UK inflation hits highest level since mid-2014

Consumer prices in Britain rose 1.6 per cent in December compared to a year earlier.
Consumer prices in Britain rose 1.6 per cent in December compared to a year earlier. PHOTO: AFP

LONDON (REUTERS) - British inflation rose more strongly than expected in December to hit its highest level since mid-2014, propelled by higher air fares and the Brexit-fuelled fall in the value of sterling.

Official data showed consumer prices rose 1.6 per cent compared with a year earlier, the Office for National Statistics said, above economists' expectations in a Reuters polls for a 1.4 per cent annual rise. That was up from 1.2 per cent in November.

The Office for National Statistics said rising air fares and food prices, combined with a smaller fall in petrol prices than in December 2015, were behind the increase.

The Bank of England is watching closely how quickly prices pick up as it tries to gauge the likely impact on consumer spending which has helped Britain's economy to withstand the shock of June's decision to leave the European Union.

The BoE forecast in November that inflation will exceed 2.7 per cent by the end of this year as sterling's big fall after the Brexit vote pushes up the price of imports. But since then the pound has weakened further - falling below US$1.20 (S$1.71) on Monday to hit one of its lowest levels in more than 30 years - and international oil prices have risen.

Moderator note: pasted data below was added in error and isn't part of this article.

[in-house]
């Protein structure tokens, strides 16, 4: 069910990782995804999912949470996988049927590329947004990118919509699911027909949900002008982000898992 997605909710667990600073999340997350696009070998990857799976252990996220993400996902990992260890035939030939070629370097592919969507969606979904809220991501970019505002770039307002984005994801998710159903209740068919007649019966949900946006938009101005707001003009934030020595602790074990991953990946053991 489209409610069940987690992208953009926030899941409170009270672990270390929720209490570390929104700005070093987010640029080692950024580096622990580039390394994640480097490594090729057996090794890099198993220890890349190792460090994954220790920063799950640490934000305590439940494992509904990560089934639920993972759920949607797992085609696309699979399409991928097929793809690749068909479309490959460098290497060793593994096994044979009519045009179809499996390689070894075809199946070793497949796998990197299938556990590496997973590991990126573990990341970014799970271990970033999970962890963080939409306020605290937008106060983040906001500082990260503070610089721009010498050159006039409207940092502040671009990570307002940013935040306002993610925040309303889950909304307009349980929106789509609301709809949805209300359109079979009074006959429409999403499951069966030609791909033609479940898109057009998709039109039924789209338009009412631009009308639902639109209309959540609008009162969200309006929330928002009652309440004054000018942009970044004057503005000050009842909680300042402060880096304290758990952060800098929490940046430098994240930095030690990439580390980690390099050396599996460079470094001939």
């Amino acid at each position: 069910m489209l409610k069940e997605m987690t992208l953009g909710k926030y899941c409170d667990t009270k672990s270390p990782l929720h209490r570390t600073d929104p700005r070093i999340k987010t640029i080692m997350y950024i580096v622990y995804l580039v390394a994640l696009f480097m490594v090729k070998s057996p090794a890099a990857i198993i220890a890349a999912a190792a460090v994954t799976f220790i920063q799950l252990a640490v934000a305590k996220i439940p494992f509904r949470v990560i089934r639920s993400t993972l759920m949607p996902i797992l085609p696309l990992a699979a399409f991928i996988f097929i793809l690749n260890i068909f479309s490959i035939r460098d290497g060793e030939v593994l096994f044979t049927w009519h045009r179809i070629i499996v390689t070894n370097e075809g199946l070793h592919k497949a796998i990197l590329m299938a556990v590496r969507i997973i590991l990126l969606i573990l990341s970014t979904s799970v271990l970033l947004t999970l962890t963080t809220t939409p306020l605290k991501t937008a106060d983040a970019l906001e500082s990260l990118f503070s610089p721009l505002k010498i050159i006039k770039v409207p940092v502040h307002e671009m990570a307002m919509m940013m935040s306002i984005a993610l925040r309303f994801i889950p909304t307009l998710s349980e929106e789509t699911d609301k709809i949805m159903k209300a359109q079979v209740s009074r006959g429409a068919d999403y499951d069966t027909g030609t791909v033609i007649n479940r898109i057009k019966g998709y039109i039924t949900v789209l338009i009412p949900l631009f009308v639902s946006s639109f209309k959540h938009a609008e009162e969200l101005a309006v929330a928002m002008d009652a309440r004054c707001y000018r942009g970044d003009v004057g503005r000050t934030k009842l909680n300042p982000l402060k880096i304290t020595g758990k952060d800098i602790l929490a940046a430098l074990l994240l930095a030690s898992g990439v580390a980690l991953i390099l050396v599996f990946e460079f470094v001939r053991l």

Many private-sector economists predict that inflation will hit 3 per cent, possibly as soon as this summer. The pound is down almost 20 per cent against the US dollar and 13 per cent against the euro since the June referendum.

Bank of England Governor Mark Carney has said there are limits to how much of an overshoot the central bank will tolerate above its 2 per cent inflation target although financial markets are suggesting investors see little chance of a rate hike before 2019.

On Monday, Mr Carney said Britain's recovery was increasingly reliant on consumers which made it vulnerable to the risk of a fall in spending power. Retail price inflation - tracked by British inflation-linked government bonds - rose by 2.5 per cent in December compared with the same month in 2015, the sharpest increase since July 2014.

Excluding oil prices - which have risen sharply in recent months - and other volatile components such as food, core consumer price inflation rose by 1.6 per cent, compared with economists' expectations for 1.5 per cent.

Data on factory gate prices underscored the inflationary pressures in the pipeline. Output prices rose 2.7 per cent, their fastest annual rise since March 2012 although a bit weaker than forecasts of a 2.9 per cent increase in the Reuters poll. Prices paid by factories for materials and energy rose by 15.8 per cent, the biggest jump since September 2011.